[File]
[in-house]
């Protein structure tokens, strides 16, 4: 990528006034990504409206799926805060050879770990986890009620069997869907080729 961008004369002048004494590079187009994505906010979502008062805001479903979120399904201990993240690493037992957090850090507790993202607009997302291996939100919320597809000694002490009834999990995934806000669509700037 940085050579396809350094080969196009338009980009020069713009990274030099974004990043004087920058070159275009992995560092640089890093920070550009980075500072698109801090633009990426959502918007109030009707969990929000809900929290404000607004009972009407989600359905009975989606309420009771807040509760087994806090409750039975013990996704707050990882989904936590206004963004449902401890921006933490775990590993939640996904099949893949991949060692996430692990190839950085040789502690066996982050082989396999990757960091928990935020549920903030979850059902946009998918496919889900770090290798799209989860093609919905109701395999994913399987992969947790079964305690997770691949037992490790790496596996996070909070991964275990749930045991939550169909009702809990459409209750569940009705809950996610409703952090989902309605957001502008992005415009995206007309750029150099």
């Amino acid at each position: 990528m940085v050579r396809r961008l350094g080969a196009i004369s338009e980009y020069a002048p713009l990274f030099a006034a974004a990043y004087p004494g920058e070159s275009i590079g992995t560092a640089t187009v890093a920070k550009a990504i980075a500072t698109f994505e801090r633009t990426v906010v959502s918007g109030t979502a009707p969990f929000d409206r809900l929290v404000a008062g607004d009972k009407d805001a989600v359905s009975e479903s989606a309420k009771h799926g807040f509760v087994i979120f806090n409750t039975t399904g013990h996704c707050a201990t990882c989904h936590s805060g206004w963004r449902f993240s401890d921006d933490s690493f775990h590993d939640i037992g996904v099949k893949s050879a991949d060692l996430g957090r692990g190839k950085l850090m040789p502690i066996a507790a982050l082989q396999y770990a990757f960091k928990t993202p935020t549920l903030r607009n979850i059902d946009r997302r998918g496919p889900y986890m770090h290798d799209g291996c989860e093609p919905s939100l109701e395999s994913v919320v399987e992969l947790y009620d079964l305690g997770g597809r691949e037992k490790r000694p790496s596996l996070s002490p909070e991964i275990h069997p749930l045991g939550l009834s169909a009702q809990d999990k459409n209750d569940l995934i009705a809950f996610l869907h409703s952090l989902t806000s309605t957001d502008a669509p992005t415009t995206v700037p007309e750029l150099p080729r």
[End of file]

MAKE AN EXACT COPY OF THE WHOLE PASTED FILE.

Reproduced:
[in-house]
């Protein structure tokens, strides 16, 4: 990528006034990504409206799926805060050879770990986890009620069997869907080729 961008004369002048004494590079187009994505906010979502008062805001479903979120399904201990993240690493037992957090850090507790993202607009997302291996939100919320597809000694002490009834999990995934806000669509700037 940085050579396809350094080969196009338009980009020069713009990274030099974004990043004087920058070159275009992995560092640089890093920070550009980075500072698109801090633009990426959502918007109030009707969990929000809900929290404000607004009972009407989600359905009975989606309420009771807040509760087994806090409750039975013990996704707050990882989904936590206004963004449902401890921006933490775990590993939640996904099949893949991949060692996430692990190839950085040789502690066996982050082989396999990757960091928990935020549920903030979850059902946009998918496919889900770090290798799209989860093609919905109701395999994913399987992969947790079964305690997770691949037992490790790496596996996070909070991964275990749930045991939550169909009702809990459409209750569940009705809950996610409703952090989902309605957001502008992005415009995206007309750029150099």
């Amino acid at each position: 990528m940085v050579r396809r961008l350094g080969a196009i004369s338009e980009y020069a002048p713009l990274f030099a006034a974004a990043y004087p004494g920058e070159s275009i590079g992995t560092a640089t187009v890093a920070k550009a990504i980075a500072t698109f994505e801090r633009t990426v906010v959502s918007g109030t979502a009707p969990f929000d409206r809900l929290v404000a008062g607004d009972k009407d805001a989600v359905s009975e479903s989606a309420k009771h799926g807040f509760v087994i979120f806090n409750t039975t399904g013990h996704c707050a201990t990882c989904h936590s805060g206004w963004r449902f993240s401890d921006d933490s690493f775990h590993d939640i037992g996904v099949k893949s050879a991949d060692l996430g957090r692990g190839k950085l850090m040789p502690i066996a507790a982050l082989q396999y770990a990757f960091k928990t993202p935020t549920l903030r607009n979850i059902d946009r997302r998918g496919p889900y986890m770090h290798d799209g291996c989860e093609p919905s939100l109701e395999s994913v919320v399987e992969l947790y009620d079964l305690g997770g597809r691949e037992k490790r000694p790496s596996l996070s002490p909070e991964i275990h069997p749930l045991g939550l009834s169909a009702q809990d999990k459409n209750d569940l995934i009705a809950f996610l869907h409703s952090l989902t806000s309605t957001d502008a669509p992005t415009t995206v700037p007309e750029l150099p080729r």